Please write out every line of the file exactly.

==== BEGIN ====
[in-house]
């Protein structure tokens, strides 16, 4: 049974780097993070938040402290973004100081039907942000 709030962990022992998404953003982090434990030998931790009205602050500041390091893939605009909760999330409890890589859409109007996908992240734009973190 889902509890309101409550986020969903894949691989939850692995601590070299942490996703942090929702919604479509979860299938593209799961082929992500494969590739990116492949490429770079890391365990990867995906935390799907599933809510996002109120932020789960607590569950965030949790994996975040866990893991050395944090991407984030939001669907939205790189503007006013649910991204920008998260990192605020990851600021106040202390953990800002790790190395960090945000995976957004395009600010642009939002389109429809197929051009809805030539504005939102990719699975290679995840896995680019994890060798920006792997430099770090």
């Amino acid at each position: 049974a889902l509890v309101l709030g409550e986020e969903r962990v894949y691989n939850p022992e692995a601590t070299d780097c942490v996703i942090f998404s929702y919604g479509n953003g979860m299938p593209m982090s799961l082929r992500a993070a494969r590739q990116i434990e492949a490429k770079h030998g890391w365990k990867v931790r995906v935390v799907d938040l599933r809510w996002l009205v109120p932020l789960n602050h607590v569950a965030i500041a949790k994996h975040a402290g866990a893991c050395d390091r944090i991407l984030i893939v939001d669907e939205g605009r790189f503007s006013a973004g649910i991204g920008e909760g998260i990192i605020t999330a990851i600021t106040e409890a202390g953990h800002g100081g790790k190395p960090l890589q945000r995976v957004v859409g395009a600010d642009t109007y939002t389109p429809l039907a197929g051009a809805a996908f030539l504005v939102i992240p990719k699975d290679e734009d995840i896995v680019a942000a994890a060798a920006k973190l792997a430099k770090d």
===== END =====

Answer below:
[in-house]
């Protein structure tokens, strides 16, 4: 049974780097993070938040402290973004100081039907942000 709030962990022992998404953003982090434990030998931790009205602050500041390091893939605009909760999330409890890589859409109007996908992240734009973190 889902509890309101409550986020969903894949691989939850692995601590070299942490996703942090929702919604479509979860299938593209799961082929992500494969590739990116492949490429770079890391365990990867995906935390799907599933809510996002109120932020789960607590569950965030949790994996975040866990893991050395944090991407984030939001669907939205790189503007006013649910991204920008998260990192605020990851600021106040202390953990800002790790190395960090945000995976957004395009600010642009939002389109429809197929051009809805030539504005939102990719699975290679995840896995680019994890060798920006792997430099770090």
């Amino acid at each position: 049974a889902l509890v309101l709030g409550e986020e969903r962990v894949y691989n939850p022992e692995a601590t070299d780097c942490v996703i942090f998404s929702y919604g479509n953003g979860m299938p593209m982090s799961l082929r992500a993070a494969r590739q990116i434990e492949a490429k770079h030998g890391w365990k990867v931790r995906v935390v799907d938040l599933r809510w996002l009205v109120p932020l789960n602050h607590v569950a965030i500041a949790k994996h975040a402290g866990a893991c050395d390091r944090i991407l984030i893939v939001d669907e939205g605009r790189f503007s006013a973004g649910i991204g920008e909760g998260i990192i605020t999330a990851i600021t106040e409890a202390g953990h800002g100081g790790k190395p960090l890589q945000r995976v957004v859409g395009a600010d642009t109007y939002t389109p429809l039907a197929g051009a809805a996908f030539l504005v939102i992240p990719k699975d290679e734009d995840i896995v680019a942000a994890a060798a920006k973190l792997a430099k770090d």